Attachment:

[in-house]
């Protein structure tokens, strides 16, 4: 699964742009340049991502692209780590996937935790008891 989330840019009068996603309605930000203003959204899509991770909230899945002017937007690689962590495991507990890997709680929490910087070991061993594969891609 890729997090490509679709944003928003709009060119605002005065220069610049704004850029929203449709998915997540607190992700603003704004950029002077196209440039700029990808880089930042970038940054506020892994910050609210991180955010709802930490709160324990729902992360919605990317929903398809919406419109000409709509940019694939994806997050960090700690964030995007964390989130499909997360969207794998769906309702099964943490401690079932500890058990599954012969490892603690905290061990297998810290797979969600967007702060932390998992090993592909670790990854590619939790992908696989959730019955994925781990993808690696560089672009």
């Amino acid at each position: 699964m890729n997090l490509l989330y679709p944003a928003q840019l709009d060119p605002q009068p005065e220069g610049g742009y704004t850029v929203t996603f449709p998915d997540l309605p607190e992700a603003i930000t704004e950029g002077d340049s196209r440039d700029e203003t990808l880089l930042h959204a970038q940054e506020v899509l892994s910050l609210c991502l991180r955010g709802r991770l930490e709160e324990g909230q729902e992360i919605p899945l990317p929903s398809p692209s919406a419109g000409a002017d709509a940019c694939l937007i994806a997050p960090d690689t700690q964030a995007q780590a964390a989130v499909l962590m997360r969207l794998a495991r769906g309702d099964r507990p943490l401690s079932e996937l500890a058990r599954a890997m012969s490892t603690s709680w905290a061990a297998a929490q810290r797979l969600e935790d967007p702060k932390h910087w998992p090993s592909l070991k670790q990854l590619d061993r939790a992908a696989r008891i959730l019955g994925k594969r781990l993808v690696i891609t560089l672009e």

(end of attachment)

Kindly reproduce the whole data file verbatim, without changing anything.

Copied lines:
[in-house]
């Protein structure tokens, strides 16, 4: 699964742009340049991502692209780590996937935790008891 989330840019009068996603309605930000203003959204899509991770909230899945002017937007690689962590495991507990890997709680929490910087070991061993594969891609 890729997090490509679709944003928003709009060119605002005065220069610049704004850029929203449709998915997540607190992700603003704004950029002077196209440039700029990808880089930042970038940054506020892994910050609210991180955010709802930490709160324990729902992360919605990317929903398809919406419109000409709509940019694939994806997050960090700690964030995007964390989130499909997360969207794998769906309702099964943490401690079932500890058990599954012969490892603690905290061990297998810290797979969600967007702060932390998992090993592909670790990854590619939790992908696989959730019955994925781990993808690696560089672009």
């Amino acid at each position: 699964m890729n997090l490509l989330y679709p944003a928003q840019l709009d060119p605002q009068p005065e220069g610049g742009y704004t850029v929203t996603f449709p998915d997540l309605p607190e992700a603003i930000t704004e950029g002077d340049s196209r440039d700029e203003t990808l880089l930042h959204a970038q940054e506020v899509l892994s910050l609210c991502l991180r955010g709802r991770l930490e709160e324990g909230q729902e992360i919605p899945l990317p929903s398809p692209s919406a419109g000409a002017d709509a940019c694939l937007i994806a997050p960090d690689t700690q964030a995007q780590a964390a989130v499909l962590m997360r969207l794998a495991r769906g309702d099964r507990p943490l401690s079932e996937l500890a058990r599954a890997m012969s490892t603690s709680w905290a061990a297998a929490q810290r797979l969600e935790d967007p702060k932390h910087w998992p090993s592909l070991k670790q990854l590619d061993r939790a992908a696989r008891i959730l019955g994925k594969r781990l993808v690696i891609t560089l672009e």